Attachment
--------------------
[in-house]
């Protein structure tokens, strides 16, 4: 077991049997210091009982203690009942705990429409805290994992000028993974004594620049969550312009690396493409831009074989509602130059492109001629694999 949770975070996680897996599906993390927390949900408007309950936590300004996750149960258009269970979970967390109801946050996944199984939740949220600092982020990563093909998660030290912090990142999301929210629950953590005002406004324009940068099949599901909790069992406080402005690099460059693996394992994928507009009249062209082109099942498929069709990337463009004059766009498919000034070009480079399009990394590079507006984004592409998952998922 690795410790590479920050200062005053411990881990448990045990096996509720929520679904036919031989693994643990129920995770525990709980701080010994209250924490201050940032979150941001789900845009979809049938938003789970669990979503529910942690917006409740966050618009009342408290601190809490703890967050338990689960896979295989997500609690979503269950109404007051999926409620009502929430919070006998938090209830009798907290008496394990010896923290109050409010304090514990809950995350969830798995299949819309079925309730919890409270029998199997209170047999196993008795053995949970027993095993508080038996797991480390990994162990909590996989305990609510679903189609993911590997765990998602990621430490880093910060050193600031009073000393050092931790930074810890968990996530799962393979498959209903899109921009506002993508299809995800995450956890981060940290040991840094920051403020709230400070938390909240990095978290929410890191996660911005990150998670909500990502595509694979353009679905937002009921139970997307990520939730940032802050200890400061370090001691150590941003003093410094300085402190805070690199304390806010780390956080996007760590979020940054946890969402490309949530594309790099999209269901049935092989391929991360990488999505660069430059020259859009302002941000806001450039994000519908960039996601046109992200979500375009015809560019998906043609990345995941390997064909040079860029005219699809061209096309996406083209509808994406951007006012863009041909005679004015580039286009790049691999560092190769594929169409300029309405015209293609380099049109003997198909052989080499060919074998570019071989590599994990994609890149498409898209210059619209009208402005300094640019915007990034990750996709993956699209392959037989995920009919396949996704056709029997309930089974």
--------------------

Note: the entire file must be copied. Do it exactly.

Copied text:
[in-house]
């Protein structure tokens, strides 16, 4: 077991049997210091009982203690009942705990429409805290994992000028993974004594620049969550312009690396493409831009074989509602130059492109001629694999 949770975070996680897996599906993390927390949900408007309950936590300004996750149960258009269970979970967390109801946050996944199984939740949220600092982020990563093909998660030290912090990142999301929210629950953590005002406004324009940068099949599901909790069992406080402005690099460059693996394992994928507009009249062209082109099942498929069709990337463009004059766009498919000034070009480079399009990394590079507006984004592409998952998922 690795410790590479920050200062005053411990881990448990045990096996509720929520679904036919031989693994643990129920995770525990709980701080010994209250924490201050940032979150941001789900845009979809049938938003789970669990979503529910942690917006409740966050618009009342408290601190809490703890967050338990689960896979295989997500609690979503269950109404007051999926409620009502929430919070006998938090209830009798907290008496394990010896923290109050409010304090514990809950995350969830798995299949819309079925309730919890409270029998199997209170047999196993008795053995949970027993095993508080038996797991480390990994162990909590996989305990609510679903189609993911590997765990998602990621430490880093910060050193600031009073000393050092931790930074810890968990996530799962393979498959209903899109921009506002993508299809995800995450956890981060940290040991840094920051403020709230400070938390909240990095978290929410890191996660911005990150998670909500990502595509694979353009679905937002009921139970997307990520939730940032802050200890400061370090001691150590941003003093410094300085402190805070690199304390806010780390956080996007760590979020940054946890969402490309949530594309790099999209269901049935092989391929991360990488999505660069430059020259859009302002941000806001450039994000519908960039996601046109992200979500375009015809560019998906043609990345995941390997064909040079860029005219699809061209096309996406083209509808994406951007006012863009041909005679004015580039286009790049691999560092190769594929169409300029309405015209293609380099049109003997198909052989080499060919074998570019071989590599994990994609890149498409898209210059619209009208402005300094640019915007990034990750996709993956699209392959037989995920009919396949996704056709029997309930089974």